Crossing state lines, health papers and other horse hauling travel tips.
PHOTO: WILLIAM A. COTTON
Carol Erikson, DVM, offers her farm animal health experience in caring for cows, calves, horses and sheep.
Farm Animal Health Topics
I bought a horse in Kentucky and I need to haul him home to
New Mexico in a few months. I was told I need a vet to
issue health papers on him so I can cross state lines. What
does this involve? Will I need to get vaccinations? What is
the reason for this inspection?
Health papers for livestock were developed to control the
spread of contagious disease as well as to protect the
owner/mover from unforeseen health problems during
transport. Regulations governing vaccination and testing
vary from state to state. Your vet will be able to tell you
what is required before entering a specific area.
Your horse should always be current on vaccinations anyway.
A four-way tetanus, influenza, and sleeping sickness
vaccination should be given annually regardless of
transportation status. Other vaccinations depend on age,
breeding status, and use of your animal. These would be:
streptococcus equi, rhinopneumonitis and Potomac horse
fever. Vaccination not only protects your horse when
entering a new area, but also other horses that s/he may
A blood test for equine infectious anemia, commonly called
the Coggins Test, may also be required when crossing state
lines. Your vet must fill out the proper forms, draw blood
for serum, submit this to a lab, and get results before
your horse can be moved. It pays to start early when
considering shipping livestock.
In Western states, your move would require obtaining a
brand inspection regardless of whether your horse is
branded or not. A brand inspection confirms that the horse
in question is being moved legally, and not being stolen.
This would be similar to carrying vehicle registration
papers in case you're pulled over by the highway patrol. It
may also be wise to carry your horse's registration papers
and the bill of sale should proof of ownership be
Certain tests and inspection papers have time constraints
as well. You need to be well-prepared for all regulations
that your horse may encounter. This can really be
frustrating to owners who need a horse shipped yesterday.
But believe me, the reasons behind these laws have
This summer/fall we had a disease called vesicular
stomatitis (v.s.), spread across the Southwestern United
States. This disease mainly effected only hoofed creatures
causing oral blisters and general malaise. Thankfully this
disease wasn't lethal, but it was economically crippling.
The beef, dairy and horse industries suffered major
Primary means of spread of v.s. were insect vectors and
direct contact with infected livestock. The most effective
means of controlling the spread of v.s. was through
quarantine and health-inspection requirements. Some states,
like Kentucky, prohibited movement of horses into the
state, period. There were threats that many livestock
markets would also shut down in order to halt the epidemic.
As you can see, veterinary health inspection is not an idle
pursuit. It not only protects your animals and those who
move them, but also protects the livestock industry as a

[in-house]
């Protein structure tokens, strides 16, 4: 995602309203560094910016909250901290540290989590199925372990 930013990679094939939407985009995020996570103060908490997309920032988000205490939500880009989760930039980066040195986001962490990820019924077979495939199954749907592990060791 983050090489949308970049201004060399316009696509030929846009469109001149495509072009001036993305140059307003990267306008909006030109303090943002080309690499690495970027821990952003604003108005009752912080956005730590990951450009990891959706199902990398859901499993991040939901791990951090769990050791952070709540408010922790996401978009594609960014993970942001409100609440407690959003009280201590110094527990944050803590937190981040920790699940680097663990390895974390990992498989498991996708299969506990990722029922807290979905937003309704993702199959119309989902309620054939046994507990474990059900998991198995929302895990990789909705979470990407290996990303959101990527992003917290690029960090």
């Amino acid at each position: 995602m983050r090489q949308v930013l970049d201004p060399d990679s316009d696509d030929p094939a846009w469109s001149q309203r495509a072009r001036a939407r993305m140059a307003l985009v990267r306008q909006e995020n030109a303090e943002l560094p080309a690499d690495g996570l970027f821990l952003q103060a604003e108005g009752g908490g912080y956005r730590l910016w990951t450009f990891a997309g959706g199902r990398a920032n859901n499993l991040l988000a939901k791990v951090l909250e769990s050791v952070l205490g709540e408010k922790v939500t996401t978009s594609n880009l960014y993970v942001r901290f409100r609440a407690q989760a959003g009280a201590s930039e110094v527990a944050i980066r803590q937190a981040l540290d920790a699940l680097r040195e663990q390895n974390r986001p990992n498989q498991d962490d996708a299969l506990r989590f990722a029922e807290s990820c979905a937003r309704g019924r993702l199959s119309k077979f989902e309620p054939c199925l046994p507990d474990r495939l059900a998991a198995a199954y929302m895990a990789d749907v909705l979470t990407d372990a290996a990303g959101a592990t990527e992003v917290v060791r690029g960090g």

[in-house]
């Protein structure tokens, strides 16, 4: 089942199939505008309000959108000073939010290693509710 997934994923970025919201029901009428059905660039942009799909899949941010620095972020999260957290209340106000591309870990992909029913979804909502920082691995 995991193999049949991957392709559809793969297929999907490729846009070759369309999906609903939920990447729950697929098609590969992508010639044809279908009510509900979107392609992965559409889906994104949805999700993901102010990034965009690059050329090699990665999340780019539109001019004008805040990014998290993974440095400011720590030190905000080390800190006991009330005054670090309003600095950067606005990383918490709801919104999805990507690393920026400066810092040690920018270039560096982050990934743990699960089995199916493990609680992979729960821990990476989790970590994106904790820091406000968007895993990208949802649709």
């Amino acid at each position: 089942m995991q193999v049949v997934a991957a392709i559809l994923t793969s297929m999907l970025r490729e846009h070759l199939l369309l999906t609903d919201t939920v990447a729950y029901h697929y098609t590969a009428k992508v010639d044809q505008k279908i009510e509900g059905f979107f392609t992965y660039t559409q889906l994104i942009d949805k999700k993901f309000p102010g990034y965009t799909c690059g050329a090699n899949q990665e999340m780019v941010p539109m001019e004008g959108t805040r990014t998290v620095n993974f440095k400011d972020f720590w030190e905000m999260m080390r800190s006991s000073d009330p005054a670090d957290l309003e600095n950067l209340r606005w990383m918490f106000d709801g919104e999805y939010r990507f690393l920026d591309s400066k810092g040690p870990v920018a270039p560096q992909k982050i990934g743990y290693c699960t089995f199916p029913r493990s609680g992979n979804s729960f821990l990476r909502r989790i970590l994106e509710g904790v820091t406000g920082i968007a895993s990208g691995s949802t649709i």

whole. The key to a successful move is getting an early
start. Contact your vet at least one week prior to
shipment. Don't forget to ask about regulations like brand
inspection, too. If you can prepare ahead of time, your
move should go without a hitch. Good luck, and enjoy your
We have a few Hereford cattle and we'd like to get a cattle
dog. What's the best way for us to decide what kind of dog
to get? Are some cattle dogs or sheep dogs easier to train
than others? I've heard that Australian Shepherds are
temperamental with children. Is this true?
Your questions are very valid, and it is good to see
someone doing her homework before acquiring any dog. There
are many breeds of dogs for working livestock. The three
most popular in my area are the Australian shepherd
(Aussie), the Australian cattle dog (Heeler), and the
Border collie. Any one of these can be used for sheep or
cattle if properly trained. Classically, Heelers are used
for cattle, Border collies for sheep and Aussies for either
cattle or sheep. A good dog starts with basic obedience:
sit, stay, come, no etc. Many working dogs are trained to
respond to whistle commands or other strange sounds or
words that indicate direction, speed, or aggressiveness.
The bottom line for having them actually be helpful is
obedience. I don't care how much your dog loves to work
livestock, if you don't control him, he will only be a
I don't think you can label Aussies as temperamental with
children. Any of these sensitive working dogs can be
temperamental with anyone. On the other hand, any of these
breeds can make wonderful family pets, too. A lot depends
on their breeding and how they are raised. I personally
have a Heeler and an Aussie, as well as a 3-year-old
daughter. My Aussie, who is just a pup, is learning
manners, but her basic nature is a very happy, friendly
sort. You must start with good temperament and keep
enforcing the type of behavior you want.
When you think you are ready to commit to owning a working
dog, there are many things to consider other than breed. Do
I get a puppy or an adult, purebred or cross? Do I train it
or have it professionally trained? Sex of the animal has
never made a difference to me, but neutering and spaying
do. A "fixed" dog will be a lot easier to own (and usually
train), due to the fact that you have eliminated one of the
dog's strongest instincts—reproduction. I have seen some
fabulous "intact" dogs, but I would leave these in the
hands of professionals and folks who understand the
seriousness of breeding dogs.
Puppies are a joy and a lot of work. You can mold them to
your specifications, however. Also, aggression towards